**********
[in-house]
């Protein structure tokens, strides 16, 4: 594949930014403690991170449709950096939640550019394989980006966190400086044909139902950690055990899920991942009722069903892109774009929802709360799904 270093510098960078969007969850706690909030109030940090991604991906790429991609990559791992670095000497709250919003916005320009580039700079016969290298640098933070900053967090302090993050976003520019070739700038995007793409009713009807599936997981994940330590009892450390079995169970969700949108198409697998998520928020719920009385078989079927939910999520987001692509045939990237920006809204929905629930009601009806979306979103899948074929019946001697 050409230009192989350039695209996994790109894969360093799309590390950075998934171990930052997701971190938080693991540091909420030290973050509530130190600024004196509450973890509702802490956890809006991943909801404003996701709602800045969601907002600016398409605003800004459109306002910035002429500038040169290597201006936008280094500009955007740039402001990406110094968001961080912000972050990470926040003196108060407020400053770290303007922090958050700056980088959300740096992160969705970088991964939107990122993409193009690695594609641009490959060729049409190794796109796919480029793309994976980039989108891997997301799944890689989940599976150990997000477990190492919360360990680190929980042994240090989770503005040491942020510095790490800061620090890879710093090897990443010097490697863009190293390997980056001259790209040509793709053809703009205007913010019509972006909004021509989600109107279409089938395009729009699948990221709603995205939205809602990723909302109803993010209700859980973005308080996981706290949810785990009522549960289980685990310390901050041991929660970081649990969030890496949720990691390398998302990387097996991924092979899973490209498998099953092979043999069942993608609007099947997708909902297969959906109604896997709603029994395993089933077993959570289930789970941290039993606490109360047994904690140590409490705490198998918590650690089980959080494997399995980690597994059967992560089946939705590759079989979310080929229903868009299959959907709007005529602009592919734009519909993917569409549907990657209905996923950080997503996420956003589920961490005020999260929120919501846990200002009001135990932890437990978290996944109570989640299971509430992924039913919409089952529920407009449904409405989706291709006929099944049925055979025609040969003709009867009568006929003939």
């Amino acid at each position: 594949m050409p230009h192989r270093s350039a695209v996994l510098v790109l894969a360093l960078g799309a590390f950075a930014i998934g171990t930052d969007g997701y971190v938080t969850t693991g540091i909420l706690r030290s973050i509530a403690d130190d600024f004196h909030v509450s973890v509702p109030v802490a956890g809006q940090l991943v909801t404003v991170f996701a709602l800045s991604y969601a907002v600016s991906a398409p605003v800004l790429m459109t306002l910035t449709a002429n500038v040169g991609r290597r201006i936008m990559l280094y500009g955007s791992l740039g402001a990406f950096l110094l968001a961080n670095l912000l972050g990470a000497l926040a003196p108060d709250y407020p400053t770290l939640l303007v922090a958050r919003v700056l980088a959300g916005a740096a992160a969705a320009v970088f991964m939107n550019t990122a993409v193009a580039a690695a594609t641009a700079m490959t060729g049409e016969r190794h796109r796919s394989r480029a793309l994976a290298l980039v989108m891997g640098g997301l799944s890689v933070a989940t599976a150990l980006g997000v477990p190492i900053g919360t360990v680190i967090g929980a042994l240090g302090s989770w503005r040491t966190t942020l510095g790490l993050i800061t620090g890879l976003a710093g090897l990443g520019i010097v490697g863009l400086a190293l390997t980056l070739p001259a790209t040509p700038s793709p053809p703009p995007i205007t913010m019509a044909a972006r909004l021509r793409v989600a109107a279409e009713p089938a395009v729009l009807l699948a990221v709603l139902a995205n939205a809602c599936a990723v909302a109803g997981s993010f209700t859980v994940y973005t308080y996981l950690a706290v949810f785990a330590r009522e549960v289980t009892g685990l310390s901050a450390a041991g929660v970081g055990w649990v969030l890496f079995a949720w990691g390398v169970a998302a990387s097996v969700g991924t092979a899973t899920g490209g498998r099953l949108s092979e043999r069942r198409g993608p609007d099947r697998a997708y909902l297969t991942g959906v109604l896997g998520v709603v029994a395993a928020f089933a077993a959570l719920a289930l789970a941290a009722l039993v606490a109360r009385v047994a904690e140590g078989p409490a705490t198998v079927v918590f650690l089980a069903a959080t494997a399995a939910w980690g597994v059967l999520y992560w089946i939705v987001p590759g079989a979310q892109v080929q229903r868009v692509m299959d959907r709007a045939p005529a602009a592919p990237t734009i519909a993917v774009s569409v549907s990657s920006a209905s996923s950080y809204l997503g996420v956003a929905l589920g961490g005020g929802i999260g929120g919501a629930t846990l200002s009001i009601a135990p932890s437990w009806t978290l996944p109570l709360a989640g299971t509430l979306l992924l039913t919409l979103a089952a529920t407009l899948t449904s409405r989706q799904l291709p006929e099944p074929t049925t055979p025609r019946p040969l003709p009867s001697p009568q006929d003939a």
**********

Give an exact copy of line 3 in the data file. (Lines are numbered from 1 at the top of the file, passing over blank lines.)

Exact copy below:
């Amino acid at each position: 594949m050409p230009h192989r270093s350039a695209v996994l510098v790109l894969a360093l960078g799309a590390f950075a930014i998934g171990t930052d969007g997701y971190v938080t969850t693991g540091i909420l706690r030290s973050i509530a403690d130190d600024f004196h909030v509450s973890v509702p109030v802490a956890g809006q940090l991943v909801t404003v991170f996701a709602l800045s991604y969601a907002v600016s991906a398409p605003v800004l790429m459109t306002l910035t449709a002429n500038v040169g991609r290597r201006i936008m990559l280094y500009g955007s791992l740039g402001a990406f950096l110094l968001a961080n670095l912000l972050g990470a000497l926040a003196p108060d709250y407020p400053t770290l939640l303007v922090a958050r919003v700056l980088a959300g916005a740096a992160a969705a320009v970088f991964m939107n550019t990122a993409v193009a580039a690695a594609t641009a700079m490959t060729g049409e016969r190794h796109r796919s394989r480029a793309l994976a290298l980039v989108m891997g640098g997301l799944s890689v933070a989940t599976a150990l980006g997000v477990p190492i900053g919360t360990v680190i967090g929980a042994l240090g302090s989770w503005r040491t966190t942020l510095g790490l993050i800061t620090g890879l976003a710093g090897l990443g520019i010097v490697g863009l400086a190293l390997t980056l070739p001259a790209t040509p700038s793709p053809p703009p995007i205007t913010m019509a044909a972006r909004l021509r793409v989600a109107a279409e009713p089938a395009v729009l009807l699948a990221v709603l139902a995205n939205a809602c599936a990723v909302a109803g997981s993010f209700t859980v994940y973005t308080y996981l950690a706290v949810f785990a330590r009522e549960v289980t009892g685990l310390s901050a450390a041991g929660v970081g055990w649990v969030l890496f079995a949720w990691g390398v169970a998302a990387s097996v969700g991924t092979a899973t899920g490209g498998r099953l949108s092979e043999r069942r198409g993608p609007d099947r697998a997708y909902l297969t991942g959906v109604l896997g998520v709603v029994a395993a928020f089933a077993a959570l719920a289930l789970a941290a009722l039993v606490a109360r009385v047994a904690e140590g078989p409490a705490t198998v079927v918590f650690l089980a069903a959080t494997a399995a939910w980690g597994v059967l999520y992560w089946i939705v987001p590759g079989a979310q892109v080929q229903r868009v692509m299959d959907r709007a045939p005529a602009a592919p990237t734009i519909a993917v774009s569409v549907s990657s920006a209905s996923s950080y809204l997503g996420v956003a929905l589920g961490g005020g929802i999260g929120g919501a629930t846990l200002s009001i009601a135990p932890s437990w009806t978290l996944p109570l709360a989640g299971t509430l979306l992924l039913t919409l979103a089952a529920t407009l899948t449904s409405r989706q799904l291709p006929e099944p074929t049925t055979p025609r019946p040969l003709p009867s001697p009568q006929d003939a």